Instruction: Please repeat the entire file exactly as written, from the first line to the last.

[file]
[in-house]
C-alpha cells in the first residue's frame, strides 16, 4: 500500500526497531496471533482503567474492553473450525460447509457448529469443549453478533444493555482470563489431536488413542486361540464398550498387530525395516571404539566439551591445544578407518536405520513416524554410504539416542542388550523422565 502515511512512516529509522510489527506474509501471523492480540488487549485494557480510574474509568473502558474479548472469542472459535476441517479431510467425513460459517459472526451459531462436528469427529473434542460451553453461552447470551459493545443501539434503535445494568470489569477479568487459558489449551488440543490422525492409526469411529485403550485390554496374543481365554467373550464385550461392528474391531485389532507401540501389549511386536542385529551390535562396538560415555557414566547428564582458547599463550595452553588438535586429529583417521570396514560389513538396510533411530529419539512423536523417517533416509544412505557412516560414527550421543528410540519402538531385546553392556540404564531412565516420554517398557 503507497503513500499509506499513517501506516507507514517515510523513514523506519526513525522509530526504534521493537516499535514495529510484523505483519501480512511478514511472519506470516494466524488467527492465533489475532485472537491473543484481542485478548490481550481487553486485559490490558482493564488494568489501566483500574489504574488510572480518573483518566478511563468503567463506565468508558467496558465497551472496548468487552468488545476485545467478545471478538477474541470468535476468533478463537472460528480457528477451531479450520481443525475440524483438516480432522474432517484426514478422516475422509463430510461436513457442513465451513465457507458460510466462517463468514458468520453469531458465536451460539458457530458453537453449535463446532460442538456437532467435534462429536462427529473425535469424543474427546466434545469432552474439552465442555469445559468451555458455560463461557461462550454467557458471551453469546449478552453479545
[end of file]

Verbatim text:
[in-house]
C-alpha cells in the first residue's frame, strides 16, 4: 500500500526497531496471533482503567474492553473450525460447509457448529469443549453478533444493555482470563489431536488413542486361540464398550498387530525395516571404539566439551591445544578407518536405520513416524554410504539416542542388550523422565 502515511512512516529509522510489527506474509501471523492480540488487549485494557480510574474509568473502558474479548472469542472459535476441517479431510467425513460459517459472526451459531462436528469427529473434542460451553453461552447470551459493545443501539434503535445494568470489569477479568487459558489449551488440543490422525492409526469411529485403550485390554496374543481365554467373550464385550461392528474391531485389532507401540501389549511386536542385529551390535562396538560415555557414566547428564582458547599463550595452553588438535586429529583417521570396514560389513538396510533411530529419539512423536523417517533416509544412505557412516560414527550421543528410540519402538531385546553392556540404564531412565516420554517398557 503507497503513500499509506499513517501506516507507514517515510523513514523506519526513525522509530526504534521493537516499535514495529510484523505483519501480512511478514511472519506470516494466524488467527492465533489475532485472537491473543484481542485478548490481550481487553486485559490490558482493564488494568489501566483500574489504574488510572480518573483518566478511563468503567463506565468508558467496558465497551472496548468487552468488545476485545467478545471478538477474541470468535476468533478463537472460528480457528477451531479450520481443525475440524483438516480432522474432517484426514478422516475422509463430510461436513457442513465451513465457507458460510466462517463468514458468520453469531458465536451460539458457530458453537453449535463446532460442538456437532467435534462429536462427529473425535469424543474427546466434545469432552474439552465442555469445559468451555458455560463461557461462550454467557458471551453469546449478552453479545